Winnipeg Free Press - ONLINE EDITION

Punjab Day spotlights East Indian culture

  • Print
The dance group Hollywood Bhangra performs on the Scotiabank Stage at The Forks during Punjab Day festivities Sunday.

MIKE DEAL / WINNIPEG FREE PRESS Enlarge Image

The dance group Hollywood Bhangra performs on the Scotiabank Stage at The Forks during Punjab Day festivities Sunday. Photo Store

A Punjab celebration with performances from local and travelling musicians, singers and dancers drew hundreds of Punjabi families in their traditional folk costumes Sunday to The Forks.

The event, called the Punjab Day Mela, served as the first public debut for an annual celebration that previously was held in schools or community centers and catered mainly to immigrants and their families of East Indian heritage.

"The main raison for it is to put a spotlight on our culture," said event organizer Ricky Brar. "Even the pizza has a kick to it," he laughed. "The main message is that it is a large community and we are all united and we’re showing that by coming out today," Brar said. The public debut also gives Winnipeggers with no connection to the culture a chance to see it being celebrated, he added.

Brar said he was delighted to see entire families come out, dressed in their traditional clothes and settling in for a day of celebration at The Forks with grandparents, mothers and children.

"Nothing like this as ever happened in our community before," Brar said.

The Punjabi/Hindi community is estimated to number 40,000 people in Winnipeg.

Brar and the drivers with his business, the Hollywood Limousine Service, spent months learning the steps of a Bhangra dance to perform Sunday. Bhangra is a traditional set of folk dances that originated in the Indian subcontinent to celebrate the harvest.

Many other acts were performed by professional dance troupes that travel Canada’s highways every summer to similar events, which is one reason the event is separate from Folklorama, the city’s summer festival for multiculturalism.

Dozens of performances were showcased at the Scotia Main Stage at The Forks Sunday. The event started with traditional prayers at 10 a.m. and was due to wrap up after 8:30 p.m.

In addition to Punjabi/Hindi music, dances and songs, there were performances scheduled by Caribbean, First Nation and Filipino dance groups.

Fact Check

Fact Check

Have you found an error, or know of something we’ve missed in one of our stories?
Please use the form below and let us know.

* Required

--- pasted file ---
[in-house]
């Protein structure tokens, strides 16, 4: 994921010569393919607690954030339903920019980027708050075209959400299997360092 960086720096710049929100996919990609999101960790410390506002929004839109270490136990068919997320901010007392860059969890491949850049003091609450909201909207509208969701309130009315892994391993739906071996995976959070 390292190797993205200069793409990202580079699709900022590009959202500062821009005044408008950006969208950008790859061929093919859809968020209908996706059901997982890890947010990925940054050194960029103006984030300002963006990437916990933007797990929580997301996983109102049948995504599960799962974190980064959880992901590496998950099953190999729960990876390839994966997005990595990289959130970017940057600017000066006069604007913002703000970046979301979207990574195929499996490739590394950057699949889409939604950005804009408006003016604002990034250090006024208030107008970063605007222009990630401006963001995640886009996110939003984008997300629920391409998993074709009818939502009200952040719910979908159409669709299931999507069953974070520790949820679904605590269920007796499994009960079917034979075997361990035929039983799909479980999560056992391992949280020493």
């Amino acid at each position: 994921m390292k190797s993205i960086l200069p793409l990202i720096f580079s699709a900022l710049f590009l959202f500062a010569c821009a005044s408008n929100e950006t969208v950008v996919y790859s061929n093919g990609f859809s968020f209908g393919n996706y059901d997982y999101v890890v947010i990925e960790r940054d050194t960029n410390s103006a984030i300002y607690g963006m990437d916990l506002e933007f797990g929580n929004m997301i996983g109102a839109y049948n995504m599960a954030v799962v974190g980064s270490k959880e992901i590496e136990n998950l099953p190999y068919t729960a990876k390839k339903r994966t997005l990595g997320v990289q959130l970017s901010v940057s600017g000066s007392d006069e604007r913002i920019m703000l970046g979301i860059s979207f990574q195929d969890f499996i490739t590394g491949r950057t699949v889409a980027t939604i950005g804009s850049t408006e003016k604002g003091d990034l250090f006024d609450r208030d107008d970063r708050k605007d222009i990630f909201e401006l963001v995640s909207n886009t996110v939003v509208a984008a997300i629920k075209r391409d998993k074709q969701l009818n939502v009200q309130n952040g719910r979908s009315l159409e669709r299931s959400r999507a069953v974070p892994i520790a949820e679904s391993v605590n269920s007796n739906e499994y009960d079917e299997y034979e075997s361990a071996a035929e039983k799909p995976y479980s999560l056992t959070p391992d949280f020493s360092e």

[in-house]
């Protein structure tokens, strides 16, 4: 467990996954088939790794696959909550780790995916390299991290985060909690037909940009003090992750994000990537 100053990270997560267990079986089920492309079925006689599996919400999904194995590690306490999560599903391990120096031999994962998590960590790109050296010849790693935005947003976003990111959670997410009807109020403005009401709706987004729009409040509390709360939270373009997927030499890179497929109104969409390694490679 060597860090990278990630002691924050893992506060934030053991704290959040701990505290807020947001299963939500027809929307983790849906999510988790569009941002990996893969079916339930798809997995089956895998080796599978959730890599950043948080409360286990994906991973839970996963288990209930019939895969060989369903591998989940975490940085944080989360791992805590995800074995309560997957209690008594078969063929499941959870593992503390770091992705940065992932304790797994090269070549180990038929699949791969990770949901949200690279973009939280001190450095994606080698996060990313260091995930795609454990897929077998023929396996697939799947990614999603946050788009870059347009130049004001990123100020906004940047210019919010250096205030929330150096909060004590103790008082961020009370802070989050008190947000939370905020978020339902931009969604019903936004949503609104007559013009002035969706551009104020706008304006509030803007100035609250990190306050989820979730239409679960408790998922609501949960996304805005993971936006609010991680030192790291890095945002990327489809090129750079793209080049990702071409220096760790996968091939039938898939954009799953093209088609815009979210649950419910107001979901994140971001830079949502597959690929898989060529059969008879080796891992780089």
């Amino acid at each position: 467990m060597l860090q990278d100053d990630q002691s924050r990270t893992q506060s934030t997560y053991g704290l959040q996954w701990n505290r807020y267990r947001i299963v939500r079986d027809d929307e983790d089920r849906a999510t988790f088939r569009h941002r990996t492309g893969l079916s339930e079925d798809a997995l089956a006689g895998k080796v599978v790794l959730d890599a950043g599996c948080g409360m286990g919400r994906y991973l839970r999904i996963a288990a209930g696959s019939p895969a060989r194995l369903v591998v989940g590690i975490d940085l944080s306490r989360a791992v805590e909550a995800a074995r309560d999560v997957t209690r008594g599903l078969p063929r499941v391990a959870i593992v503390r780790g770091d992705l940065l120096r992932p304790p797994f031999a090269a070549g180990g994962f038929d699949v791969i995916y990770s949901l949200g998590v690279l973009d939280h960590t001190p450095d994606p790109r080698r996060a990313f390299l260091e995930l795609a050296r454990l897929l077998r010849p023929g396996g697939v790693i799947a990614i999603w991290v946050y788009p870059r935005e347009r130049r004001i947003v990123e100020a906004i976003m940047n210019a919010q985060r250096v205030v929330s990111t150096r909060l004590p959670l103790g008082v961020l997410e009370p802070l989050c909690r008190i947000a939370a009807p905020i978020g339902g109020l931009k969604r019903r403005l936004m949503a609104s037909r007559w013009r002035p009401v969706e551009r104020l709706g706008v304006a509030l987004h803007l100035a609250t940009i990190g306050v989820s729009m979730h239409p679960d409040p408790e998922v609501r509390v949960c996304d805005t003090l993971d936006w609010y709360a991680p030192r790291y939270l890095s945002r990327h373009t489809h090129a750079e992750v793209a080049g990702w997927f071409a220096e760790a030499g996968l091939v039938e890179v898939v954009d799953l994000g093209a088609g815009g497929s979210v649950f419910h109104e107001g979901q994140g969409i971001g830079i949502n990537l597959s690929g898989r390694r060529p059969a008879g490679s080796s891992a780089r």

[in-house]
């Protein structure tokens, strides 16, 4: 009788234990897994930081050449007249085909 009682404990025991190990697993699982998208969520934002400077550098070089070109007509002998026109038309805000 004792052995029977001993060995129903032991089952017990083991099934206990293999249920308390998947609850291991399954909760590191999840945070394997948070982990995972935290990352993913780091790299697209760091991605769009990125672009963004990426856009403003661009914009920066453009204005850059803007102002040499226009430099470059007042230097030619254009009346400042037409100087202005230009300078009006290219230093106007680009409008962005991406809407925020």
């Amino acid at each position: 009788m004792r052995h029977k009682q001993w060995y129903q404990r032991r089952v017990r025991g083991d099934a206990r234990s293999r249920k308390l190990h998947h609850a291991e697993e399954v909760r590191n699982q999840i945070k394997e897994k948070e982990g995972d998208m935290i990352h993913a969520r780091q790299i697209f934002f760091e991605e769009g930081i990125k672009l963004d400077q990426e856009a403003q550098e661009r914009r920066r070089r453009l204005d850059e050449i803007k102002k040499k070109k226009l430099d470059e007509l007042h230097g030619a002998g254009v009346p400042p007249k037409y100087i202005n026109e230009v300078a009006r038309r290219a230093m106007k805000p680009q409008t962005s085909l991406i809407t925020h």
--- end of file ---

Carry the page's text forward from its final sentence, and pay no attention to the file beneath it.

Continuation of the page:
• Please post the headline of the story or the title of the video with the error.

  • Please post exactly what was wrong with the story.

  • Please indicate your source for the correct information.

  • Yes

    No

  • This will only be used to contact you if we have a question about your submission, it will not be used to identify you or be published.

  • Cancel

Having problems with the form?

Contact Us Directly
  • Print

You can comment on most stories on winnipegfreepress.com. You can also agree or disagree with other comments. All you need to do is be a Winnipeg Free Press print or e-edition subscriber to join the conversation and give your feedback.

You can comment on most stories on winnipegfreepress.com. You can also agree or disagree with other comments. All you need to do is be a Winnipeg Free Press print or e-edition subscriber to join the conversation and give your feedback.

Have Your Say

New to commenting? Check out our Frequently Asked Questions.

Have Your Say

Comments are open to Winnipeg Free Press print or e-edition subscribers only. why?

Have Your Say

Comments are open to Winnipeg Free Press Subscribers only. why?

The Winnipeg Free Press does not necessarily endorse any of the views posted. By submitting your comment, you agree to our Terms and Conditions. These terms were revised effective April 16, 2010.

letters

Make text: Larger | Smaller

LATEST VIDEO

The Whiteboard - Jets' 5-on-3 penalty kill

View more like this

Photo Store Gallery

  • A water lily in full bloom is reflected in the pond at the Leo Mol Sculpture Garden Tuesday afternoon. Standup photo. Sept 11,  2012 (Ruth Bonneville/Winnipeg Free Press)
  • A monarch butterfly looks for nectar in Mexican sunflowers at Winnipeg's Assiniboine Park Monday afternoon-Monarch butterflys start their annual migration usually in late August with the first sign of frost- Standup photo– August 22, 2011   (JOE BRYKSA / WINNIPEG FREE PRESS)

View More Gallery Photos

Poll

With the Canadian junior team off to such a great start, will you be watching the World junior hockey championship?

View Results

Ads by Google